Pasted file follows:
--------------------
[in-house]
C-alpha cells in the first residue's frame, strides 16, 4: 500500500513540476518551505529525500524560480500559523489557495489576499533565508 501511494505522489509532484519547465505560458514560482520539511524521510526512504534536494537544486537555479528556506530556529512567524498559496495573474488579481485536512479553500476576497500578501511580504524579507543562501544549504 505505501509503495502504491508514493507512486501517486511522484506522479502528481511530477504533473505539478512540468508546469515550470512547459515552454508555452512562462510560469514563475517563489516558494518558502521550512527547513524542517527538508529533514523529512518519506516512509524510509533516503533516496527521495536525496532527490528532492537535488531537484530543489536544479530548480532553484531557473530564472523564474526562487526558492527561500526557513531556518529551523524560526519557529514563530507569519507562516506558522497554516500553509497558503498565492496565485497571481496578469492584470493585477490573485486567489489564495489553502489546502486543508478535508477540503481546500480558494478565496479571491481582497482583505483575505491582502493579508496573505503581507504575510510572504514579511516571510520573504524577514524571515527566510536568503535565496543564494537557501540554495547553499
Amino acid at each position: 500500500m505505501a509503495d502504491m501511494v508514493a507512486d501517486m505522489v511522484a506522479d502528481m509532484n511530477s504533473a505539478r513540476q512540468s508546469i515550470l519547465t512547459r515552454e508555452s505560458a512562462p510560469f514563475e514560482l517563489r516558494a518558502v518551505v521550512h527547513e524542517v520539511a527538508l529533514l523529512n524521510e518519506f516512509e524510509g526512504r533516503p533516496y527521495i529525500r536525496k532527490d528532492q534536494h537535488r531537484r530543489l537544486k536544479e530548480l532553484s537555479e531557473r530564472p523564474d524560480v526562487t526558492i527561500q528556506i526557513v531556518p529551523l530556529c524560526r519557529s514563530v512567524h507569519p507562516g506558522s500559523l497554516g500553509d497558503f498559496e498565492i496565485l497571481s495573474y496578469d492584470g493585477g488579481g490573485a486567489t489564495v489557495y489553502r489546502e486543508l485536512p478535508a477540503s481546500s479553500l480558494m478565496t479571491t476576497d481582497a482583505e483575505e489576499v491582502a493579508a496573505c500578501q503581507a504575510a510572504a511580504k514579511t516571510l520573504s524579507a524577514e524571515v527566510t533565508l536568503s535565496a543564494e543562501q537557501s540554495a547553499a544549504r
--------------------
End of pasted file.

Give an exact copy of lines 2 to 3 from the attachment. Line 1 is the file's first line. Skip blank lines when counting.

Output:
C-alpha cells in the first residue's frame, strides 16, 4: 500500500513540476518551505529525500524560480500559523489557495489576499533565508 501511494505522489509532484519547465505560458514560482520539511524521510526512504534536494537544486537555479528556506530556529512567524498559496495573474488579481485536512479553500476576497500578501511580504524579507543562501544549504 505505501509503495502504491508514493507512486501517486511522484506522479502528481511530477504533473505539478512540468508546469515550470512547459515552454508555452512562462510560469514563475517563489516558494518558502521550512527547513524542517527538508529533514523529512518519506516512509524510509533516503533516496527521495536525496532527490528532492537535488531537484530543489536544479530548480532553484531557473530564472523564474526562487526558492527561500526557513531556518529551523524560526519557529514563530507569519507562516506558522497554516500553509497558503498565492496565485497571481496578469492584470493585477490573485486567489489564495489553502489546502486543508478535508477540503481546500480558494478565496479571491481582497482583505483575505491582502493579508496573505503581507504575510510572504514579511516571510520573504524577514524571515527566510536568503535565496543564494537557501540554495547553499
Amino acid at each position: 500500500m505505501a509503495d502504491m501511494v508514493a507512486d501517486m505522489v511522484a506522479d502528481m509532484n511530477s504533473a505539478r513540476q512540468s508546469i515550470l519547465t512547459r515552454e508555452s505560458a512562462p510560469f514563475e514560482l517563489r516558494a518558502v518551505v521550512h527547513e524542517v520539511a527538508l529533514l523529512n524521510e518519506f516512509e524510509g526512504r533516503p533516496y527521495i529525500r536525496k532527490d528532492q534536494h537535488r531537484r530543489l537544486k536544479e530548480l532553484s537555479e531557473r530564472p523564474d524560480v526562487t526558492i527561500q528556506i526557513v531556518p529551523l530556529c524560526r519557529s514563530v512567524h507569519p507562516g506558522s500559523l497554516g500553509d497558503f498559496e498565492i496565485l497571481s495573474y496578469d492584470g493585477g488579481g490573485a486567489t489564495v489557495y489553502r489546502e486543508l485536512p478535508a477540503s481546500s479553500l480558494m478565496t479571491t476576497d481582497a482583505e483575505e489576499v491582502a493579508a496573505c500578501q503581507a504575510a510572504a511580504k514579511t516571510l520573504s524579507a524577514e524571515v527566510t533565508l536568503s535565496a543564494e543562501q537557501s540554495a547553499a544549504r